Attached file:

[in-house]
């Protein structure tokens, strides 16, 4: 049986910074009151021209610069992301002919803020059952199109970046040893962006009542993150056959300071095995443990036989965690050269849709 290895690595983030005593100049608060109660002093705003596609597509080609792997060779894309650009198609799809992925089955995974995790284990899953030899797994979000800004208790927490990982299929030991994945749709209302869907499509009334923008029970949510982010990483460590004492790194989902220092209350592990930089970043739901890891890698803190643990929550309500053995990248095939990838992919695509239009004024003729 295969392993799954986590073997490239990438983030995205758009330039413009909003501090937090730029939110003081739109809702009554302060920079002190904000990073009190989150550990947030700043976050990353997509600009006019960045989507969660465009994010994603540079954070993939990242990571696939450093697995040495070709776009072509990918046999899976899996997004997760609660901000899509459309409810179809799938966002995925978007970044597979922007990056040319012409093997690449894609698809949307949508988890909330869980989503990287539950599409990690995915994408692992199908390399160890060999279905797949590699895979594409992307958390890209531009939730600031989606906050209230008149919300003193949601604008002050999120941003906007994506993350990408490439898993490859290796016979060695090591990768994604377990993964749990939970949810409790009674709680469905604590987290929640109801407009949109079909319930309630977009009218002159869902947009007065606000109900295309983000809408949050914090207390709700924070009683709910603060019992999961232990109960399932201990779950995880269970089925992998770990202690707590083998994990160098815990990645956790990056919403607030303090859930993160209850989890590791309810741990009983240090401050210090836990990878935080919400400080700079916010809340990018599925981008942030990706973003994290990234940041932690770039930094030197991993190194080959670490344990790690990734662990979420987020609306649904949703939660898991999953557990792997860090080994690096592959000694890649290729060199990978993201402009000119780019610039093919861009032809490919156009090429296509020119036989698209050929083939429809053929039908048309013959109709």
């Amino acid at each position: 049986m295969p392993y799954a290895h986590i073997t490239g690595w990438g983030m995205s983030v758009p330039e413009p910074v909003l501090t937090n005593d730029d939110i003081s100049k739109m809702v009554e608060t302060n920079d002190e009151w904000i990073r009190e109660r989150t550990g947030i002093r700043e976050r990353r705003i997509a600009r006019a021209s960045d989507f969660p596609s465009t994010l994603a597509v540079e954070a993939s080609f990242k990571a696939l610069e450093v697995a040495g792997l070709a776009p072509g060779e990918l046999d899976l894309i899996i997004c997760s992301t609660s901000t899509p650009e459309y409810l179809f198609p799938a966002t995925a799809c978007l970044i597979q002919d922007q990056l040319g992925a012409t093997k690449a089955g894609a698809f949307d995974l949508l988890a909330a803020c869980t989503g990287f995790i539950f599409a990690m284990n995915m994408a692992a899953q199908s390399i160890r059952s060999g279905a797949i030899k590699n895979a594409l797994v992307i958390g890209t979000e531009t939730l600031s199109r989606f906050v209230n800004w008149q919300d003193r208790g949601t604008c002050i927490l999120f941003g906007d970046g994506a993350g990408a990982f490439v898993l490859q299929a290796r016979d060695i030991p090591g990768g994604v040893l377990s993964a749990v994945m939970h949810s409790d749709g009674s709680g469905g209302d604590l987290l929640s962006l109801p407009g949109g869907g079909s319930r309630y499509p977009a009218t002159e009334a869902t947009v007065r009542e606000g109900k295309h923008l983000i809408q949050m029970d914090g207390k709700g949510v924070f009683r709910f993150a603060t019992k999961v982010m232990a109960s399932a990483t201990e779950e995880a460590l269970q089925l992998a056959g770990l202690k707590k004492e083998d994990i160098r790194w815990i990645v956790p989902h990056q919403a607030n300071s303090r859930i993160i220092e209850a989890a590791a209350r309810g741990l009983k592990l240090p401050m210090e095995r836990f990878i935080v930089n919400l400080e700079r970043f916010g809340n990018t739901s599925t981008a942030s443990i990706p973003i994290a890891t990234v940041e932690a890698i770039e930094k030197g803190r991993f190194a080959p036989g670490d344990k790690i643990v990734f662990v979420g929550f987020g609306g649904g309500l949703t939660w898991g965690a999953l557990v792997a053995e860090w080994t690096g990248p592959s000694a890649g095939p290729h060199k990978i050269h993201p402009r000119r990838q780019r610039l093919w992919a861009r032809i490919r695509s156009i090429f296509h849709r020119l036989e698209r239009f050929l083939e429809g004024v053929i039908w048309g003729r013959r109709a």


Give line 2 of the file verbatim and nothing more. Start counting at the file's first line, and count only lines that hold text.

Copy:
């Protein structure tokens, strides 16, 4: 049986910074009151021209610069992301002919803020059952199109970046040893962006009542993150056959300071095995443990036989965690050269849709 290895690595983030005593100049608060109660002093705003596609597509080609792997060779894309650009198609799809992925089955995974995790284990899953030899797994979000800004208790927490990982299929030991994945749709209302869907499509009334923008029970949510982010990483460590004492790194989902220092209350592990930089970043739901890891890698803190643990929550309500053995990248095939990838992919695509239009004024003729 295969392993799954986590073997490239990438983030995205758009330039413009909003501090937090730029939110003081739109809702009554302060920079002190904000990073009190989150550990947030700043976050990353997509600009006019960045989507969660465009994010994603540079954070993939990242990571696939450093697995040495070709776009072509990918046999899976899996997004997760609660901000899509459309409810179809799938966002995925978007970044597979922007990056040319012409093997690449894609698809949307949508988890909330869980989503990287539950599409990690995915994408692992199908390399160890060999279905797949590699895979594409992307958390890209531009939730600031989606906050209230008149919300003193949601604008002050999120941003906007994506993350990408490439898993490859290796016979060695090591990768994604377990993964749990939970949810409790009674709680469905604590987290929640109801407009949109079909319930309630977009009218002159869902947009007065606000109900295309983000809408949050914090207390709700924070009683709910603060019992999961232990109960399932201990779950995880269970089925992998770990202690707590083998994990160098815990990645956790990056919403607030303090859930993160209850989890590791309810741990009983240090401050210090836990990878935080919400400080700079916010809340990018599925981008942030990706973003994290990234940041932690770039930094030197991993190194080959670490344990790690990734662990979420987020609306649904949703939660898991999953557990792997860090080994690096592959000694890649290729060199990978993201402009000119780019610039093919861009032809490919156009090429296509020119036989698209050929083939429809053929039908048309013959109709």